Animal Agriculture Waste Mirrors Income Inequality

in agriculture •  7 months ago

The current level of waste created by industrial animal agriculture is untenable.

Animal agriculture in the United States is increasingly industrial, as shown by the dramatic inflation of waste created by the industry. This trend has wrought consequences for animals, workers, public health, and climate change. I recently examined data from the Current Population Survey and the Toxics Release Inventory to show that low-income communities bear the burden of waste and pollution produced by industrial animal agriculture, to the detriment of community health and quality of life. This post revisits these data.


The graph above shows the average amount of animal waste released over a 5-year period near communities of each income decile. Communities here refer to census block groups, which are "generally defined to contain between 600 and 3,000 people." There are 219,124 block groups in this analysis. Income decile is determined by calculating each block group's income per person. The amount of waste proximal to each block group was calculated using the method described previously.

The very clear trend is that, on average, low-income communities are closer to more animal agriculture pollution than high-income ones (F(1, 219124) = 130.6, p-value: < 2.2e-16). This relationship is partly driven by the dramatic likelihood of waste-producing animal agriculture facilities to exist near low-income areas:


The impact of animal waste in low-income areas can be devastating for a community, which is especially well documented in Duplin, NC and its neighboring hog industry. Adults living near industrial animal agriculture experience higher rates of increased blood pressure and poor respiratory health, while children experience higher rates of asthma. In addition, livestock workers have unusually high mortality rates for hypersensitivity pneumonitis, tuberculosis, asthma, and influenza.

These health impacts may be especially dramatic because the affected communities are more likely to depend on well water, which can be impacted by seeping manure lagoons that are regularly used to manage waste. Water supplies can also be impacted when these lagoons leak, or are hit by a hurricane, which has happened 3 times since 1996 and caused billions in damages.

The social untenability of industrial animal agriculture calls for not only the boycott of its products, but structural change in the United States agriculture system that gives way to human abuse and exacerbates inequality.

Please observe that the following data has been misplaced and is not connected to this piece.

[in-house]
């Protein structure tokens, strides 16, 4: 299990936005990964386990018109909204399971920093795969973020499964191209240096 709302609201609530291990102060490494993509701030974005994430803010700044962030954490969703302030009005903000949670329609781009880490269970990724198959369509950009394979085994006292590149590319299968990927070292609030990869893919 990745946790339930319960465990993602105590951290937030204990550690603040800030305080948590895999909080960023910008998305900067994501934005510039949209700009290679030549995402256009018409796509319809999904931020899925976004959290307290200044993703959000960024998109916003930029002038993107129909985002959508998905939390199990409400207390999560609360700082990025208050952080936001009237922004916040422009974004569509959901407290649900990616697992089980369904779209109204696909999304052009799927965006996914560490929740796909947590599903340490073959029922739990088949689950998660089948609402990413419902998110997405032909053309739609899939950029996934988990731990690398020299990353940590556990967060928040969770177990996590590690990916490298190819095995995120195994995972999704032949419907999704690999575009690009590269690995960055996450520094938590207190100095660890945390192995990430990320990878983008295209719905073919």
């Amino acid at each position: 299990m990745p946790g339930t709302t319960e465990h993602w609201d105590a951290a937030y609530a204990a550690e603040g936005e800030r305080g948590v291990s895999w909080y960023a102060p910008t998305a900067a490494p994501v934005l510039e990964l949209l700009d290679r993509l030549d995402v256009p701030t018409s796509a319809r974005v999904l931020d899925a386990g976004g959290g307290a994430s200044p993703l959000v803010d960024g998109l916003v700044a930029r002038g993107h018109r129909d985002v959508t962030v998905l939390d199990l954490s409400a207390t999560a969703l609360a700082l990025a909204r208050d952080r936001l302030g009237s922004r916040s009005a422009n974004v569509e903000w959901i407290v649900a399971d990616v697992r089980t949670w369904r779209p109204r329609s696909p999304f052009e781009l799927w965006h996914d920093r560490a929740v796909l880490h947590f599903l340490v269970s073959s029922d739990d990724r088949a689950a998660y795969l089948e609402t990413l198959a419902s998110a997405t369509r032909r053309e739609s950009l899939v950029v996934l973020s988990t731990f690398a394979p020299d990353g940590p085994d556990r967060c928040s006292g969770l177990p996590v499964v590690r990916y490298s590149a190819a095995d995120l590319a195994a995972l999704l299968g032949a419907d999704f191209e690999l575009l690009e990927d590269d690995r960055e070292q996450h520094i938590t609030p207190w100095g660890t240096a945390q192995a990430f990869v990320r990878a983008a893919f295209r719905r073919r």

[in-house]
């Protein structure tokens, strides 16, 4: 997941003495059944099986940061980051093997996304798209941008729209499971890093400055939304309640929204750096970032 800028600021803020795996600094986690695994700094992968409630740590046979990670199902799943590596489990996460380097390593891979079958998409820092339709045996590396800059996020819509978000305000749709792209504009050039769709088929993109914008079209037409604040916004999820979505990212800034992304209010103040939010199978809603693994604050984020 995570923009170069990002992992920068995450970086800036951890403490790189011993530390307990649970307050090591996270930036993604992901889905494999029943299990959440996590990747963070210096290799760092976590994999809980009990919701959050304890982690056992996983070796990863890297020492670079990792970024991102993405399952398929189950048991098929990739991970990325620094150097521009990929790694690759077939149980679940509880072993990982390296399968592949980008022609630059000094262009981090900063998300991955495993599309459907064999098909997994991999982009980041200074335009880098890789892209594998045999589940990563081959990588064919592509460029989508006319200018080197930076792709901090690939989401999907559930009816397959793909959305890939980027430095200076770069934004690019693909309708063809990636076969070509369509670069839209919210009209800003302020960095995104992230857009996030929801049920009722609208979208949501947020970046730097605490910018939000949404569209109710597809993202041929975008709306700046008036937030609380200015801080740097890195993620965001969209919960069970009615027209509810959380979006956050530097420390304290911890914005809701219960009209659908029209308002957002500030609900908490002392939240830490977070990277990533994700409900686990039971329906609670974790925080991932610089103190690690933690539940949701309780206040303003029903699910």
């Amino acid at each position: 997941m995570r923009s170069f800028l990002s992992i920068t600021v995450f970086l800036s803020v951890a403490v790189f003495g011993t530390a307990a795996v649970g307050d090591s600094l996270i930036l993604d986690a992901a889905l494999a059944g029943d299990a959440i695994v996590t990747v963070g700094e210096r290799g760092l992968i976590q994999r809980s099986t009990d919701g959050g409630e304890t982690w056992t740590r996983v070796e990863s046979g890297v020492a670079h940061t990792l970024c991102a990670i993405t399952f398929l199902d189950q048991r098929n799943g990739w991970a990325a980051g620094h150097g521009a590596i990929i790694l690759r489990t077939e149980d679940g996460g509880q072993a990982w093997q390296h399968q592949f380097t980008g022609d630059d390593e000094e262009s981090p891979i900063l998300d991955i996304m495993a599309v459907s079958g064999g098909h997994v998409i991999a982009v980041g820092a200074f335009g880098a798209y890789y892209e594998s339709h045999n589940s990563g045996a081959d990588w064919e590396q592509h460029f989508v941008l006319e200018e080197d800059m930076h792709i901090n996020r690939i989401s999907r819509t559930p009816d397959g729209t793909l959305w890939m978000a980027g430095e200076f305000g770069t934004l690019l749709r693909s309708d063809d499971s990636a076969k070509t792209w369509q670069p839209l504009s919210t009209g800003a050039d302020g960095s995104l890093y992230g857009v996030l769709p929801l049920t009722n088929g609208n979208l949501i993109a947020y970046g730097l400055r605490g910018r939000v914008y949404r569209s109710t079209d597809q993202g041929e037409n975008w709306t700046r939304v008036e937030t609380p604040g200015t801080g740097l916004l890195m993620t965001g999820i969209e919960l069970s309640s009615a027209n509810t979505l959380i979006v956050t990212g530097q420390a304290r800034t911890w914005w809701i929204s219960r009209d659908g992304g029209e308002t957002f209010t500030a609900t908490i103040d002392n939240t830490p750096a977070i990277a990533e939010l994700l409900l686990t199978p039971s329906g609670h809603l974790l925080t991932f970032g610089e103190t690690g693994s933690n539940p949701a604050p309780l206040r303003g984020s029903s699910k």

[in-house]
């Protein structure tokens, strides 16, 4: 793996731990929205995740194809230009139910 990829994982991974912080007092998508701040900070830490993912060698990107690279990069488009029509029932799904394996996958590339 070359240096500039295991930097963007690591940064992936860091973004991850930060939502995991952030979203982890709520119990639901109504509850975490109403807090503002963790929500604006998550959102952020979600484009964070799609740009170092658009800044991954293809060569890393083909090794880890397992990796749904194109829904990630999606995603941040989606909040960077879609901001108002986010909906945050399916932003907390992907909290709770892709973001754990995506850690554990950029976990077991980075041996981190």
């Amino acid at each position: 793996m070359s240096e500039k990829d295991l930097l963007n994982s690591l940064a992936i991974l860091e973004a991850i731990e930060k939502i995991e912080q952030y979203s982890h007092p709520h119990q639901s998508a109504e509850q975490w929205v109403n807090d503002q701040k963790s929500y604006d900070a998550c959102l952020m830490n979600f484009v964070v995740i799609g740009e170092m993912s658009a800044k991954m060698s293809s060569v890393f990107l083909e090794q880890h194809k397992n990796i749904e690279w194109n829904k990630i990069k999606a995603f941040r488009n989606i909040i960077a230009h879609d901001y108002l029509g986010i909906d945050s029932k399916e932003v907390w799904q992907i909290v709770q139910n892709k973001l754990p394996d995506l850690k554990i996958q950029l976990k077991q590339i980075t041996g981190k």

All code used to process data and create graphs is on GitHub. Content cross-posted on my personal website.


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This is really incredible research @somethingburger. One minor suggestion - for Steemit - it might help to add a paragraph at the beginning or end to summarize the scope of your study. Almost like an abstract to help guide people into your work. Each article is extremely professional and well documented... so much so that passerby's might think you lifted this stuff from a scientific journal!

A comment more related to your work - at first it might seem obvious that lower income neighborhoods congregate around agricultural waste areas. Simply because smelly land makes for cheap real estate makes for cheap housing. But, what raised my eyebrow were your comments about well water contamination / asthma / natural disasters.

These health impacts may be especially dramatic because the affected communities are more likely to depend on well water, which can be impacted by seeping manure lagoons that are regularly used to manage waste.

That's something that legislation could really address and perhaps mitigate. Have there been any kind of environmental protection precedents (or zoning laws) set in other states that North Carolina could draw from?

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This post mistakenly measured waste produced by slaughterhouses and meat processing facilities rather than the livestock farms themselves. Here is an updated version of this post and code that measures livestock waste as intended, and contains additional analysis.